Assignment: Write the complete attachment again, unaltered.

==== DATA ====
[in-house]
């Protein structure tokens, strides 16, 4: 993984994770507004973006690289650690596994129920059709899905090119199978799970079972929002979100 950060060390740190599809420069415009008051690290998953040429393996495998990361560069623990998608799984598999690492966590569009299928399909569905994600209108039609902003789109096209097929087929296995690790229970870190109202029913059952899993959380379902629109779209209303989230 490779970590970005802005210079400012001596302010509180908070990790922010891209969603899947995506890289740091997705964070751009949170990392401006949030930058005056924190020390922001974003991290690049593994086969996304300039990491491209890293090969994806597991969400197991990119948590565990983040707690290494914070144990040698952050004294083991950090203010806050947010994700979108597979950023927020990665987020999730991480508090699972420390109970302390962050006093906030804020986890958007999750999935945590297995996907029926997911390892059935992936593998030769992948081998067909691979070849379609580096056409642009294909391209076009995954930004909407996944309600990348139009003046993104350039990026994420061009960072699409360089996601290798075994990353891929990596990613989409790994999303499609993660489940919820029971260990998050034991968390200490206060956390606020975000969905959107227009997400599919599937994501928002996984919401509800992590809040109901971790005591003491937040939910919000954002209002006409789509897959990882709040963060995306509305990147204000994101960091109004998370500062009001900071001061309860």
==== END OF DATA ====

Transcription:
[in-house]
């Protein structure tokens, strides 16, 4: 993984994770507004973006690289650690596994129920059709899905090119199978799970079972929002979100 950060060390740190599809420069415009008051690290998953040429393996495998990361560069623990998608799984598999690492966590569009299928399909569905994600209108039609902003789109096209097929087929296995690790229970870190109202029913059952899993959380379902629109779209209303989230 490779970590970005802005210079400012001596302010509180908070990790922010891209969603899947995506890289740091997705964070751009949170990392401006949030930058005056924190020390922001974003991290690049593994086969996304300039990491491209890293090969994806597991969400197991990119948590565990983040707690290494914070144990040698952050004294083991950090203010806050947010994700979108597979950023927020990665987020999730991480508090699972420390109970302390962050006093906030804020986890958007999750999935945590297995996907029926997911390892059935992936593998030769992948081998067909691979070849379609580096056409642009294909391209076009995954930004909407996944309600990348139009003046993104350039990026994420061009960072699409360089996601290798075994990353891929990596990613989409790994999303499609993660489940919820029971260990998050034991968390200490206060956390606020975000969905959107227009997400599919599937994501928002996984919401509800992590809040109901971790005591003491937040939910919000954002209002006409789509897959990882709040963060995306509305990147204000994101960091109004998370500062009001900071001061309860």